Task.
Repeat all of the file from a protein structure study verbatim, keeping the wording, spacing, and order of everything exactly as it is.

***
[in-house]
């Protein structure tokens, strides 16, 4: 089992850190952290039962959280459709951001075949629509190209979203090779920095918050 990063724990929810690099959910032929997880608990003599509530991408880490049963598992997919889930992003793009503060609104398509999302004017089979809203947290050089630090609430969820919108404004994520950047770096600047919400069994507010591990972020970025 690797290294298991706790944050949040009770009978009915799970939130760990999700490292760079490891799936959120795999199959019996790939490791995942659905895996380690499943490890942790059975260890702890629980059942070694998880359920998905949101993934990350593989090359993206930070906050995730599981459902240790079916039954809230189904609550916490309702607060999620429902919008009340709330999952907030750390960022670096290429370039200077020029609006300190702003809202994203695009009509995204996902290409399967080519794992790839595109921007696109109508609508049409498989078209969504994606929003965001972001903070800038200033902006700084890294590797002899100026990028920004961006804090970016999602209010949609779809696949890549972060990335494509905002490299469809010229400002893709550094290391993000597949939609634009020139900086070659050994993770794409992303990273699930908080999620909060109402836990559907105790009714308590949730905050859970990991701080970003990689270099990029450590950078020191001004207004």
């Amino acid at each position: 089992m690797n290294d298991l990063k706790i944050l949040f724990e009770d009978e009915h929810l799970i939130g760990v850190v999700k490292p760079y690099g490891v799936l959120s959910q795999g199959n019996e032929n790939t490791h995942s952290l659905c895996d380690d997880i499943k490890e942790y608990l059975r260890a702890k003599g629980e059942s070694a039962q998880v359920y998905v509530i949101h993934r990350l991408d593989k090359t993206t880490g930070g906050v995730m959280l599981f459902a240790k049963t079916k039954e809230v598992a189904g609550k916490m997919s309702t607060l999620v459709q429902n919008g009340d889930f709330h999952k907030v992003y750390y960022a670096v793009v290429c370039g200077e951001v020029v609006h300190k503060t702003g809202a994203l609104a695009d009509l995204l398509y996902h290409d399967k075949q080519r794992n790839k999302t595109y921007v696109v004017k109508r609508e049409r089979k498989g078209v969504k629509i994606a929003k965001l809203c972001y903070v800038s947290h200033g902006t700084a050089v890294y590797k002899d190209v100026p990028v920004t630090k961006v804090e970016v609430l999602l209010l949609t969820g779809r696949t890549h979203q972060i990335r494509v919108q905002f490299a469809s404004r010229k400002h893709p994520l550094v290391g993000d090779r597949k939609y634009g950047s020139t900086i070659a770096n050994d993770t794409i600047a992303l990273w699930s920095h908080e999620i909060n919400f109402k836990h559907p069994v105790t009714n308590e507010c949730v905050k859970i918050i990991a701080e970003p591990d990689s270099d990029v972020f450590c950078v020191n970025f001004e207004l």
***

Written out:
[in-house]
């Protein structure tokens, strides 16, 4: 089992850190952290039962959280459709951001075949629509190209979203090779920095918050 990063724990929810690099959910032929997880608990003599509530991408880490049963598992997919889930992003793009503060609104398509999302004017089979809203947290050089630090609430969820919108404004994520950047770096600047919400069994507010591990972020970025 690797290294298991706790944050949040009770009978009915799970939130760990999700490292760079490891799936959120795999199959019996790939490791995942659905895996380690499943490890942790059975260890702890629980059942070694998880359920998905949101993934990350593989090359993206930070906050995730599981459902240790079916039954809230189904609550916490309702607060999620429902919008009340709330999952907030750390960022670096290429370039200077020029609006300190702003809202994203695009009509995204996902290409399967080519794992790839595109921007696109109508609508049409498989078209969504994606929003965001972001903070800038200033902006700084890294590797002899100026990028920004961006804090970016999602209010949609779809696949890549972060990335494509905002490299469809010229400002893709550094290391993000597949939609634009020139900086070659050994993770794409992303990273699930908080999620909060109402836990559907105790009714308590949730905050859970990991701080970003990689270099990029450590950078020191001004207004």
């Amino acid at each position: 089992m690797n290294d298991l990063k706790i944050l949040f724990e009770d009978e009915h929810l799970i939130g760990v850190v999700k490292p760079y690099g490891v799936l959120s959910q795999g199959n019996e032929n790939t490791h995942s952290l659905c895996d380690d997880i499943k490890e942790y608990l059975r260890a702890k003599g629980e059942s070694a039962q998880v359920y998905v509530i949101h993934r990350l991408d593989k090359t993206t880490g930070g906050v995730m959280l599981f459902a240790k049963t079916k039954e809230v598992a189904g609550k916490m997919s309702t607060l999620v459709q429902n919008g009340d889930f709330h999952k907030v992003y750390y960022a670096v793009v290429c370039g200077e951001v020029v609006h300190k503060t702003g809202a994203l609104a695009d009509l995204l398509y996902h290409d399967k075949q080519r794992n790839k999302t595109y921007v696109v004017k109508r609508e049409r089979k498989g078209v969504k629509i994606a929003k965001l809203c972001y903070v800038s947290h200033g902006t700084a050089v890294y590797k002899d190209v100026p990028v920004t630090k961006v804090e970016v609430l999602l209010l949609t969820g779809r696949t890549h979203q972060i990335r494509v919108q905002f490299a469809s404004r010229k400002h893709p994520l550094v290391g993000d090779r597949k939609y634009g950047s020139t900086i070659a770096n050994d993770t794409i600047a992303l990273w699930s920095h908080e999620i909060n919400f109402k836990h559907p069994v105790t009714n308590e507010c949730v905050k859970i918050i990991a701080e970003p591990d990689s270099d990029v972020f450590c950078v020191n970025f001004e207004l």